Sunday, January 31, 2010


I recently watched a movie called Thirst and I strongly recommend it to anyone who likes horror movies or vampires. It was made by Korean director Park Chan-wook, and it tells the story of a priest who becomes a vampire through an emergency blood transfusion. This development predictably impacts his faith-based lifestyle in a rather significant way, though he tries to retain his moral principles. He then encounters a woman he knew in his childhood and becomes infatuated with her, and after that shit gets all sorts of weird and horrible.

It's basically the same core premise as Twilight, only in Korea and with a cast of characters that are in desperate need of professional help. Seriously, the vampirism is possibly the least terrifying aspect of this film. Just watching the woman and her family go through their daily routine is literally hair-raising. Throw in immortality and a thirst for blood and things get real messy.

Thirst examines a human-vampire relationship in a realistic modern context, and takes a worst-case scenario type approach to the subject. Just about everything that could go wrong does in this movie, but excruciatingly slowly. The film's pace is one of its greatest strengths because it creates a sense of tension and dread that never dissipates. It's so palpable that one of the scariest scenes in the movie hinges on a character's blinking. No joke, there's actually a slow camera pan to reveal the blinking, and it is brilliant.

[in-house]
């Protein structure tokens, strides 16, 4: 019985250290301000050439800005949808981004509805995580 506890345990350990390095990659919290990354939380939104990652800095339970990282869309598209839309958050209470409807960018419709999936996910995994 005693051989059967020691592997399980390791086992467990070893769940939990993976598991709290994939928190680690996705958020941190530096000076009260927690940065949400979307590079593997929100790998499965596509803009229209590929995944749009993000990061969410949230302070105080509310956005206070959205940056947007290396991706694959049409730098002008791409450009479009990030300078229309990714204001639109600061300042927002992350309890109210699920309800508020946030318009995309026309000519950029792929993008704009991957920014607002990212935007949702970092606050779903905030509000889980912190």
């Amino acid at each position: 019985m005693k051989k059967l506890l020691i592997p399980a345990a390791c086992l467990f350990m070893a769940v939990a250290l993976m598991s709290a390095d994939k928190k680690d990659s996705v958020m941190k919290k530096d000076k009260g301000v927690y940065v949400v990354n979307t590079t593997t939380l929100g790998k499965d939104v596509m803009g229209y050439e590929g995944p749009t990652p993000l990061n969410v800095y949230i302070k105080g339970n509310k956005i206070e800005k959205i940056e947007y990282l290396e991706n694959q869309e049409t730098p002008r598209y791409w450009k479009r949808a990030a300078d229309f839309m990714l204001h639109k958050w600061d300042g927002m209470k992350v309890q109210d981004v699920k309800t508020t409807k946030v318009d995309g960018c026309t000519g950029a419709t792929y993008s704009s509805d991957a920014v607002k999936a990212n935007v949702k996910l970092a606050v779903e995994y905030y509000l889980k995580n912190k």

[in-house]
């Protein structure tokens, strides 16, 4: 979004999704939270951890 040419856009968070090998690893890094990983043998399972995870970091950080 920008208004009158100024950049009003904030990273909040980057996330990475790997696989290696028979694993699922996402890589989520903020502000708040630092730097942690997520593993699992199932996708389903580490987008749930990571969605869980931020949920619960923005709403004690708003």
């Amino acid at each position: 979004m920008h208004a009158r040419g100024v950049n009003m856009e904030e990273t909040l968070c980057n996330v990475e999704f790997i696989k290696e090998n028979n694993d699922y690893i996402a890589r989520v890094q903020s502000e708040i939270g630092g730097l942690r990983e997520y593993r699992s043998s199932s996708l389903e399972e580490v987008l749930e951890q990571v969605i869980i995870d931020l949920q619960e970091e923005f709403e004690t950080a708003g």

Thirst reminded me a lot of Let The Right One In, only much scarier. I didn't expect that since Let The Right One In features vampire children, which is even terrifying to write. Children acting scary is a tried-and-true staples of the horror genre, but in practice it's a lot less terrifying than insane Korean people who become vampires. Let The Right One In featured a generally moral vampire who was a lethal monster but befriended a small boy. Both characters acted questionably at times but nevertheless evoked consistent sympathy through their relationship. In contrast, Thirst's characters are damaged human beings who make decisions that are difficult to justify. In that sense they are much more human, as is their relationship. Their unpredictability and complex morals add to aforementioned feeling of constant dread, and make the film a literally gut-wrenching experience. Thirst is one of the more interesting, terrifying, and human vampire movies I have ever seen.

No comments:

Post a Comment